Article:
In 1938, professor Nathaniel Kleitman, and research assistant Bruce Richardson, from the University of Chicago descended deep into the darkest parts of Mammoth Cave, the longest cave system in the world.
Armed with two makeshift beds, food and water for six weeks, and a variety of scientific instruments, the pair set out to understand if the rise and fall of the sun were needed to maintain the wake-sleep cycle.
The pair eventually spent 32-days in complete darkness. The legs of the beds plonked into buckets of water to prevent critters from joining them for a little nap.
The instruments they took into the cave measured body temperature and waking/sleeping rhythms, and over time they revealed that in the absence of natural light their biological systems of sleep and wakefulness, together with body temperature fluctuations, were not dependant on an external source.
Homo Sapiens generate an endogenous circadian rhythm from within, and not from the apparent external influence of the big yellow thing in the sky.
A fact that may come in handy for Rich Alati.
It’s been a while since the poker world had a mad prop bet. We haven’t suffered an amputation. Nobody has been forced to drink a gallon of vinegar. And the only roasted nuts have been of the chestnut variety. Step forward, high stakes live cash grinders, Rory Young and Rich Alati.
According to PokerNews, Young and Alati met while waiting for a seat in their regular high stakes cash game at Bellagio. Rather than twiddle their thumbs, the pair decided to play heads-up, at which time, Young suggested a prop bet where the taker would spend 30-days living in a bathroom in complete darkness, absent of any human contact or electronic gadgetry.
“I can do that,” said Alati.
The dare was on.
The pair agreed upon an even money $100,000 prop bet. $5,000 from each person’s wallet ended up in escrow. Young found a bathroom, made some structural changes, so there was a little entrance for someone to give Alati food and water every six days, and the bet was on.
It’s one of the most challenging prop bets in poker history, so much so, the pair had legal papers drawn absolving each of them of responsibility should anything happen to Alati.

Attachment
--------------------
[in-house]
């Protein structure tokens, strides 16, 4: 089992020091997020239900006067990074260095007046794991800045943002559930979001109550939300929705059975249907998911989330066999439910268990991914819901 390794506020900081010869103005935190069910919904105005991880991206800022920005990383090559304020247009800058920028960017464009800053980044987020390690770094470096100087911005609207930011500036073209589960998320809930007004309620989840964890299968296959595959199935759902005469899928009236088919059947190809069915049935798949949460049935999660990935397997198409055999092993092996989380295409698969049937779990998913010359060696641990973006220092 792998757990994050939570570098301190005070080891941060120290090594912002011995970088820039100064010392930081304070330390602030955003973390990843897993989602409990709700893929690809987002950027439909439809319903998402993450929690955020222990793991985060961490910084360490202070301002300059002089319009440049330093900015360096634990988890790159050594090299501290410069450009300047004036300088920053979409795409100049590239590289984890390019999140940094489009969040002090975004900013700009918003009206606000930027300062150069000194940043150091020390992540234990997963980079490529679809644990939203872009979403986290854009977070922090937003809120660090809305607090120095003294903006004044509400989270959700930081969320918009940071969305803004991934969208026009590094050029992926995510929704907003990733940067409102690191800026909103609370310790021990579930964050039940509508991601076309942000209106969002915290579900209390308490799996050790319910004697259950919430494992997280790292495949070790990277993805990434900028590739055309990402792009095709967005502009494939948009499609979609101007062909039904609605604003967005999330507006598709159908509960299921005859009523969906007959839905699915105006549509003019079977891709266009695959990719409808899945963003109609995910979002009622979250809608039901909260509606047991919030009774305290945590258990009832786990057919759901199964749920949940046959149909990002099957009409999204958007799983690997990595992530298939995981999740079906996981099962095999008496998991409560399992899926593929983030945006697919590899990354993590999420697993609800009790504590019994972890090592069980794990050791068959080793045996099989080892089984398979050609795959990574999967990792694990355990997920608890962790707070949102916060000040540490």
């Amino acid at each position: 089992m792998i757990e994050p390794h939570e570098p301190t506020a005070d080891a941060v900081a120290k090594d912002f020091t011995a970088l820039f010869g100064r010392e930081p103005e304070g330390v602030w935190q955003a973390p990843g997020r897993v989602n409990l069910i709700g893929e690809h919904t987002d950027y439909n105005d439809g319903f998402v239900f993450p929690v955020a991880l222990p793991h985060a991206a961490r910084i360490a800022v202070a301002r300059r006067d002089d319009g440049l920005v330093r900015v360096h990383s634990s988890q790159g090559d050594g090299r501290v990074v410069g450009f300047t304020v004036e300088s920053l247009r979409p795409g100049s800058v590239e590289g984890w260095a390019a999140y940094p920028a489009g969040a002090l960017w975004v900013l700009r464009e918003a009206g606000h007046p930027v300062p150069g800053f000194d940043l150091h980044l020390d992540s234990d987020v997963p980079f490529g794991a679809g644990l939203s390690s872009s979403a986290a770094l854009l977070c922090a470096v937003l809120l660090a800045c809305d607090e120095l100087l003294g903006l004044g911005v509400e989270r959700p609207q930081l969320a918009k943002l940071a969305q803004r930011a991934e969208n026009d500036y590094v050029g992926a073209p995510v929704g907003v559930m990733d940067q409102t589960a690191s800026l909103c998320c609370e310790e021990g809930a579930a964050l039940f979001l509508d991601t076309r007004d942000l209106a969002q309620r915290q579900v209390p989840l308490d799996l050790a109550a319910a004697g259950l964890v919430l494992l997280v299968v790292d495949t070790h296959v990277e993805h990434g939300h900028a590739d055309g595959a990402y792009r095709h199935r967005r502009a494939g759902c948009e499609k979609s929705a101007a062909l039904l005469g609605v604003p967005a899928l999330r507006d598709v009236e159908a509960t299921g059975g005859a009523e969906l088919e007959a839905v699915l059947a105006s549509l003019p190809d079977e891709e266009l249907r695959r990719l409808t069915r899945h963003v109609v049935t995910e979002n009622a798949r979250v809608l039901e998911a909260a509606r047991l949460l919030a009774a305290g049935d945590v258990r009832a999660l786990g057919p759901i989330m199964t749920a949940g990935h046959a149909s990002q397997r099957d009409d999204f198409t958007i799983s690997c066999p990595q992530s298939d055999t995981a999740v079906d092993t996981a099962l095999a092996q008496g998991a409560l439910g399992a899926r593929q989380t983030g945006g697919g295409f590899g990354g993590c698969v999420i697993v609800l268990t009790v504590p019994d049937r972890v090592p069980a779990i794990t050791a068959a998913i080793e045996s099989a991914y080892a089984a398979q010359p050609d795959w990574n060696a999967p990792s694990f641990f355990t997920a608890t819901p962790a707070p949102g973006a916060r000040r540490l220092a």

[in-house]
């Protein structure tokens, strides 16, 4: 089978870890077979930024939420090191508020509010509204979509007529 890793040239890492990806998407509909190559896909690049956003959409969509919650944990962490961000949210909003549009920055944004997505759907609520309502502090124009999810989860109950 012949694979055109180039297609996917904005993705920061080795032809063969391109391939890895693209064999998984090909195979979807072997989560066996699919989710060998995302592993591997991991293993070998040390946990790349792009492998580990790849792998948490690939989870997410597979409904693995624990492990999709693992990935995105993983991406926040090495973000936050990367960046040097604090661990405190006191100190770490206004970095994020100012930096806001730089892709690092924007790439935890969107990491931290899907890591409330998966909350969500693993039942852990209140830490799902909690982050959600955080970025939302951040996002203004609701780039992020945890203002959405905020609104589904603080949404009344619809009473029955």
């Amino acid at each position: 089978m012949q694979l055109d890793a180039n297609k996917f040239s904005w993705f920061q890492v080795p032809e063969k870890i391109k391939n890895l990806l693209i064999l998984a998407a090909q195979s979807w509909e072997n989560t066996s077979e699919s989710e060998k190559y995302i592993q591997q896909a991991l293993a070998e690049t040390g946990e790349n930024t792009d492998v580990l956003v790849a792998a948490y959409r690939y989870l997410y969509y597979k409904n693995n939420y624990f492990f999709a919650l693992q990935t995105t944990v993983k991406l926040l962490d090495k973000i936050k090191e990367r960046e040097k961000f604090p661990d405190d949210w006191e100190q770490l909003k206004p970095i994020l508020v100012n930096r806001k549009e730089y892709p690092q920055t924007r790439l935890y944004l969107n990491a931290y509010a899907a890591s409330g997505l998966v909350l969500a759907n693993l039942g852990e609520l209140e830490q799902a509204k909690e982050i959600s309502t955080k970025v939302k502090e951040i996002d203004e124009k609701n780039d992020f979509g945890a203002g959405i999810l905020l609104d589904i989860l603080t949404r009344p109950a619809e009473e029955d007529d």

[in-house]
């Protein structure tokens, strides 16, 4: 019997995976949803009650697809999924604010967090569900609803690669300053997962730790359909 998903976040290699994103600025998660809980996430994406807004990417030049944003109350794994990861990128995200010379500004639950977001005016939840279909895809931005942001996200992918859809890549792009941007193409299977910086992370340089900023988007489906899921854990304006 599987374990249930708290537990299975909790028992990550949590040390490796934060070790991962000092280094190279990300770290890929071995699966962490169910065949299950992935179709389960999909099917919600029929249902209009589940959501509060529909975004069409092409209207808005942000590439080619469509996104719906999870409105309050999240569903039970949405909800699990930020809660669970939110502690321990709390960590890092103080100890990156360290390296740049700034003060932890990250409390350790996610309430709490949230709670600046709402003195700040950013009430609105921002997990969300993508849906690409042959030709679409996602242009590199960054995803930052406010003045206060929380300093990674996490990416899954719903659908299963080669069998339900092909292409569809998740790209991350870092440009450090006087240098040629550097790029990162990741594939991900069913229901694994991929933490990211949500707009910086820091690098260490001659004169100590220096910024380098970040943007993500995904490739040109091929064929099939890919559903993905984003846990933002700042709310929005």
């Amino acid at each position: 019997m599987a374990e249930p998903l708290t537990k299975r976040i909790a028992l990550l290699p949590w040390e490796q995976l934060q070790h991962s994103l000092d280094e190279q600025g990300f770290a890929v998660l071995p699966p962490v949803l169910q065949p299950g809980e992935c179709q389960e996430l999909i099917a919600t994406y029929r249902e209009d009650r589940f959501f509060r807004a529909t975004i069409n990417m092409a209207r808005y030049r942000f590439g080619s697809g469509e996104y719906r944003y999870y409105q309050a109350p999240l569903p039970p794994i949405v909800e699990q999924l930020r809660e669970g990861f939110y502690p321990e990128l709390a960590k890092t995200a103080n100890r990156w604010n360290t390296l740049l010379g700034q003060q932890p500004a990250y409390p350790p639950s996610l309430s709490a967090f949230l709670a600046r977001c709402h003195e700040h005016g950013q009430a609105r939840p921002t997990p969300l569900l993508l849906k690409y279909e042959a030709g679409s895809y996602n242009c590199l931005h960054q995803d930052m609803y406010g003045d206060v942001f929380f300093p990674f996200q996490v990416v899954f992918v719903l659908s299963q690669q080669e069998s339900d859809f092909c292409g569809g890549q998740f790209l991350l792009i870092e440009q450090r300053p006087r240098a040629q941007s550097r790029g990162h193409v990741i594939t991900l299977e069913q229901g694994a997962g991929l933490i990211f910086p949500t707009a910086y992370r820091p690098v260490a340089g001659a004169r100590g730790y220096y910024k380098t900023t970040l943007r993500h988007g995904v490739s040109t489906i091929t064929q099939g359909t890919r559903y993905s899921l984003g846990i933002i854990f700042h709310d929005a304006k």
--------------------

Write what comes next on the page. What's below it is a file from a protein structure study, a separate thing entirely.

And with good reason.
Donald Hebb and the BBC
In the 1950s, Canadian psychologist and professor Donald Hebb terminated deprivation experiments after subjects complained of visual and auditory hallucinations. Nobody lasted a week, and most people bailed after two days.
“The very identity of my patients began to disintegrate after only two days,” said Hebb.
Ten years ago, six volunteers agreed to spend 48-hours in a former nuclear bunker in Hertfordshire, UK, where professor Ian Robbins, Head of Trauma Psychology, at St. George’s Hospital wanted to recreate Hebb’s controversial experiments over 48 hours.
The results were the same. The subjects suffering from intense paranoia, anxiety, decreased mental functioning and hallucinations involving piles of oyster shells, fighter planes, and the room itself, taking off.
Will Alati do it?
The folks at 2+2 don’t think so. A poll of 229 people revealed 77% give Alati Bob Hope of success.
Alati does have the experience of spending time at a silent meditation retreat but armed with only his yoga mat, in complete darkness for 30-days, this is different gravy.
The poker world is divided on the prop bet with some supporting it, while others think it’s dangerous not to have a doctor supervising Alati’s ordeal.
Young is nonplussed.
“If it’s two consenting adults where it doesn’t hurt a third party, why does anyone have any issue?” he asked. “I could see if one of the parties wasn’t stable enough to make a coherent decision themselves, but that’s not the case. I would make the bet again.”
We will keep you updated on progress.